“And we’re all praying for discernment and wisdom, because if what’s happening there is in any way trying to indoctrinate our children with a false teaching, then I have to stand against it. And we [the church] should stand against it,” McCready added.

“All over this community right now, this assault is happening on who Jesus is and who we are in light of him. It’s a clear assault on our community right now. I’m seeing it everywhere I turn. And, listen, I’m concerned,” he said.

McCready said members of the church were already being drawn away.

“They’re saying, ‘Hey, it’s a good thing, it’s not a bad thing. I’ve never been closer to God.’ Not the true one. You may be close to a God of your understanding, but he’s not the real one,” McCready said. “And there is one who likes to mimic God – his name is Satan. And he has a whole legion of demons who want to convince you that you can trust them and that they’re good and that they can help you … But they have one goal, the bible says very clearly: the devil comes to seek, kill and destroy.”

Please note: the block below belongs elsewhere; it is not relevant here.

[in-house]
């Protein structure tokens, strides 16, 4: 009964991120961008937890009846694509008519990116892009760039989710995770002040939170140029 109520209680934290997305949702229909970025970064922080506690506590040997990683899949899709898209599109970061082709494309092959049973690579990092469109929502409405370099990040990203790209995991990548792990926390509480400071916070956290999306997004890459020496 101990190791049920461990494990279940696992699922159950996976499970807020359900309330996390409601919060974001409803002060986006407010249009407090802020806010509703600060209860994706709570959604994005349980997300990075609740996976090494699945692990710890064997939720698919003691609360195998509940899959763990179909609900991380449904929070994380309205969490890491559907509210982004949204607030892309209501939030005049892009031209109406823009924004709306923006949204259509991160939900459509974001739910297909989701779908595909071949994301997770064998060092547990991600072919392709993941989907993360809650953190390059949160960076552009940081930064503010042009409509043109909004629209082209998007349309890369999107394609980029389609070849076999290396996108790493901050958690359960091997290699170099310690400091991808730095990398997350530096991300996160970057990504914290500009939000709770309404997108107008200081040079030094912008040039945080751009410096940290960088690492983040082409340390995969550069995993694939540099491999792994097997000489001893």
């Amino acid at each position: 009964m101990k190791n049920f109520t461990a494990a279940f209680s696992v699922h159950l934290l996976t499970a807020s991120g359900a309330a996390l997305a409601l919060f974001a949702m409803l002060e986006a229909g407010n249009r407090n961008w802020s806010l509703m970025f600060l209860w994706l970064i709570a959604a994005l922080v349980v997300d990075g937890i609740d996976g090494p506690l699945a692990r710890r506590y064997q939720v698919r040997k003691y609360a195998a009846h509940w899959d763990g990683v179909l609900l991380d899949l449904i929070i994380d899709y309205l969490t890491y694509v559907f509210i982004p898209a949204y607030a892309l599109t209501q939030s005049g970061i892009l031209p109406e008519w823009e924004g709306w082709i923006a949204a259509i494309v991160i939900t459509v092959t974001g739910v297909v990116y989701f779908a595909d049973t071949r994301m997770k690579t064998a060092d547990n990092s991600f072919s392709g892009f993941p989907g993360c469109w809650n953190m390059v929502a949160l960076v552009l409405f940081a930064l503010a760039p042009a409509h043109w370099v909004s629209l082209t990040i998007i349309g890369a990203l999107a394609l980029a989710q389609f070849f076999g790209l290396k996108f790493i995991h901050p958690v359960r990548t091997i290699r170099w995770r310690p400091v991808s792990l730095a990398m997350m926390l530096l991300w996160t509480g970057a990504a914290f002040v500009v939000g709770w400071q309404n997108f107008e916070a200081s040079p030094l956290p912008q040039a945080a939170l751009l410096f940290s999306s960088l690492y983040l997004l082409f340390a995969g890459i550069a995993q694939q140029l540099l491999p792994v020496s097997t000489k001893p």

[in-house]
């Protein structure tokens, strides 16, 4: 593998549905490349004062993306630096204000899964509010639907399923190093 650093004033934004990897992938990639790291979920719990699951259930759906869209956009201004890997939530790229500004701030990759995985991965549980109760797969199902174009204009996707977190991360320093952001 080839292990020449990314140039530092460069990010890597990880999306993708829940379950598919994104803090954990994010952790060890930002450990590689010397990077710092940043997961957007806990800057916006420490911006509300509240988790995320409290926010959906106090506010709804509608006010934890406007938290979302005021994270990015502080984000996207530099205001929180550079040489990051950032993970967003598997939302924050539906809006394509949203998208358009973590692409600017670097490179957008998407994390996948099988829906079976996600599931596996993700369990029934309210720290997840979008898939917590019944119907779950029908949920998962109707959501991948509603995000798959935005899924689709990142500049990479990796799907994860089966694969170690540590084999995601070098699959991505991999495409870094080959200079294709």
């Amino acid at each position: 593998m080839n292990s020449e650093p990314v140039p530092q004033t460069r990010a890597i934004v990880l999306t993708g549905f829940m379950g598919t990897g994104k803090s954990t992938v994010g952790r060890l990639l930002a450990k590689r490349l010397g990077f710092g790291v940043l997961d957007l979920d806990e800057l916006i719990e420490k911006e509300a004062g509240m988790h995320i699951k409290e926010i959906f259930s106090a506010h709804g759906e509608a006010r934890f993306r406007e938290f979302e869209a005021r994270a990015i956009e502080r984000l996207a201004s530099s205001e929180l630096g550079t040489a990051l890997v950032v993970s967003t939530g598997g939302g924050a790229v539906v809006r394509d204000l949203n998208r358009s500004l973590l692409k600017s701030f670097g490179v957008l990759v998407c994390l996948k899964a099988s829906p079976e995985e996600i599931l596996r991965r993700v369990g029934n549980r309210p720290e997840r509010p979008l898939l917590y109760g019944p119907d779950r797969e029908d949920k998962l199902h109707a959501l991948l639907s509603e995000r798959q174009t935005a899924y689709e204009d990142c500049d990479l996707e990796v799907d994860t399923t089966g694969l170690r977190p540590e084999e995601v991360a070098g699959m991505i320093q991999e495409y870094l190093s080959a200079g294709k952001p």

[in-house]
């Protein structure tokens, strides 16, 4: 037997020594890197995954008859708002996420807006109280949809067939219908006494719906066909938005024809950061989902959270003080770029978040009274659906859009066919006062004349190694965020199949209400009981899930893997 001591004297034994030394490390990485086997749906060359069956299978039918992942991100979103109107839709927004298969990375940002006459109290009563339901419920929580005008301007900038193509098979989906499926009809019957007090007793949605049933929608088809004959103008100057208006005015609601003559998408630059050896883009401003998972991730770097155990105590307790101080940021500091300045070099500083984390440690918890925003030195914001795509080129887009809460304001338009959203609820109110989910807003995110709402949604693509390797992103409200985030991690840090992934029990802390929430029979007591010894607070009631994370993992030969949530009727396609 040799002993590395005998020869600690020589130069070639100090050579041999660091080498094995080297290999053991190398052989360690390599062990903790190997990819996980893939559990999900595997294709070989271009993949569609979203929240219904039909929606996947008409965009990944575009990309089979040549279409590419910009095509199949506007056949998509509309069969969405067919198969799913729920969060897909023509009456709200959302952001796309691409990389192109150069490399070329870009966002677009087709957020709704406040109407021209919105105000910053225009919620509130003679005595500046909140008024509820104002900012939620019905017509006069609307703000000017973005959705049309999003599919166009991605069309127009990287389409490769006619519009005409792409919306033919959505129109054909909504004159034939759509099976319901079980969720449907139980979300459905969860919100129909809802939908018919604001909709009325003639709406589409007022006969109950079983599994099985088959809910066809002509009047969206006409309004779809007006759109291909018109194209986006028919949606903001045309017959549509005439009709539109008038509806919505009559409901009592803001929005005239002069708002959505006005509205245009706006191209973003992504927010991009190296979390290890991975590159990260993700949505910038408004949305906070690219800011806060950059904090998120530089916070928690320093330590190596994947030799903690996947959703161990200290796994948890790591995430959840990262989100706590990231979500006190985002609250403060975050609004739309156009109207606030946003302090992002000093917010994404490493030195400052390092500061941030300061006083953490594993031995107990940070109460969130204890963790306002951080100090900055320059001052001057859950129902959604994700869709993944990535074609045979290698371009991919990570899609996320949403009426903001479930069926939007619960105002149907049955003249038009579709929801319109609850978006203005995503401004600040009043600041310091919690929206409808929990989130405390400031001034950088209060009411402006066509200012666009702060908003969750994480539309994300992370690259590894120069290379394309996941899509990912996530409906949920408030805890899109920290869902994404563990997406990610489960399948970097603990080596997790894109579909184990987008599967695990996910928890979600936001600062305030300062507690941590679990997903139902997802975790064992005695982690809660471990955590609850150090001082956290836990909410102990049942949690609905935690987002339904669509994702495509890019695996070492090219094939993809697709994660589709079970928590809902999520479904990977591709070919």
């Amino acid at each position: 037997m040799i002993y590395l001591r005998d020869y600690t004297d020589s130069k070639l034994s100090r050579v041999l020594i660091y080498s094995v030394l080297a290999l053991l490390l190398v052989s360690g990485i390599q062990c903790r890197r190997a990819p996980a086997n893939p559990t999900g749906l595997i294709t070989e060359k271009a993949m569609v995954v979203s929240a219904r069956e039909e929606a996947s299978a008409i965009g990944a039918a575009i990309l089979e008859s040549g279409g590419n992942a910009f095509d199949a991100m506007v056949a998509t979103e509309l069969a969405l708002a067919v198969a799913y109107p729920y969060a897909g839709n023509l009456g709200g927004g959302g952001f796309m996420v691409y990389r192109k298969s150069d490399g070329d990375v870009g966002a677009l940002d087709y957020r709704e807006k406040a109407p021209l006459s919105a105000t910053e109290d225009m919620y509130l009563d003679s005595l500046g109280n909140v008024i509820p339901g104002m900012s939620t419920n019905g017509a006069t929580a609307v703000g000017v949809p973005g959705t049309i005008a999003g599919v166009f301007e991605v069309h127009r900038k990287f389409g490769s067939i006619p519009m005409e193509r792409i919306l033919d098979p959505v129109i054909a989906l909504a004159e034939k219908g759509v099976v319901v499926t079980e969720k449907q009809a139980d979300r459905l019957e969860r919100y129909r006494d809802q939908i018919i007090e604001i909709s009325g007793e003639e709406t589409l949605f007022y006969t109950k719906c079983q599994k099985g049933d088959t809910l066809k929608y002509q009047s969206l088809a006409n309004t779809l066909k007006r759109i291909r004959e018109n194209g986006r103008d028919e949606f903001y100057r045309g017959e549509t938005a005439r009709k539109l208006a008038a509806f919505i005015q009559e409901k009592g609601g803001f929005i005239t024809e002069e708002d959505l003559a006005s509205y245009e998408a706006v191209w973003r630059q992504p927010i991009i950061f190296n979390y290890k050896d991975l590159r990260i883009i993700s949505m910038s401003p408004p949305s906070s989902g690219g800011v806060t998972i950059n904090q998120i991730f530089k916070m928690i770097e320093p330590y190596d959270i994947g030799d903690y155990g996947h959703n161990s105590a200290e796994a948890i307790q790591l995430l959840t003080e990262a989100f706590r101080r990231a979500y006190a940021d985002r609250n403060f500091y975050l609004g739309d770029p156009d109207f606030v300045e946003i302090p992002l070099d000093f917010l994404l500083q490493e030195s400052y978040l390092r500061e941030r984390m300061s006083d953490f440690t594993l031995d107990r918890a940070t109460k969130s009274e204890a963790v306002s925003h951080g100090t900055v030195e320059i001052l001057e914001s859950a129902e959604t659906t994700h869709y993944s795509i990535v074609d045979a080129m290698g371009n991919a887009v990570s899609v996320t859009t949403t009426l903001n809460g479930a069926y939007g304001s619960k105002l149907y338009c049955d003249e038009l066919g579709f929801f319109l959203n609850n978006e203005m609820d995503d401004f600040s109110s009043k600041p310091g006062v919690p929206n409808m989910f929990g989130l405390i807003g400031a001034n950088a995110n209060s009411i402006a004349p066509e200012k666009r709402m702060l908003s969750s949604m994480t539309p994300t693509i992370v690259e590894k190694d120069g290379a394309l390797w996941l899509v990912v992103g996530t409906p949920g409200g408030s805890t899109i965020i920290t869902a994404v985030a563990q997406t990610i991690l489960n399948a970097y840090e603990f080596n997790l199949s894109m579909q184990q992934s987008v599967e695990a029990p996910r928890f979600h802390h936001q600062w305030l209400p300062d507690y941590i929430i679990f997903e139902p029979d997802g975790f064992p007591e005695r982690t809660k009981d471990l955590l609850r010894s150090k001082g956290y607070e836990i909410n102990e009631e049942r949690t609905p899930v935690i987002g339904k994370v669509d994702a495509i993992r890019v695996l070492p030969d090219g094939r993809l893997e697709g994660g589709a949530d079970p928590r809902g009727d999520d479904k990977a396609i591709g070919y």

On the following day, March 26, McCready posted on Facebook about what he saw at Buckingham.

“The lie that people can be as God or are gods themselves and only need to discover their inner higher self or that they possess the power to heal others by ‘their positive energy’ or that they can bring about their preferred future by the power of their own positive thinking is an old lie from the Father of Lies. God’s people should have nothing to do with such things,” McCready said.

He added, “I understand not all yoga practices are spiritually focused but the foundation of yoga and many practices are of unBiblical nature and to be avoided by believers. The warning for us is that we ought not be supportive of anything that leads people away from God and the truth. Stretching is not the problem – yoga is.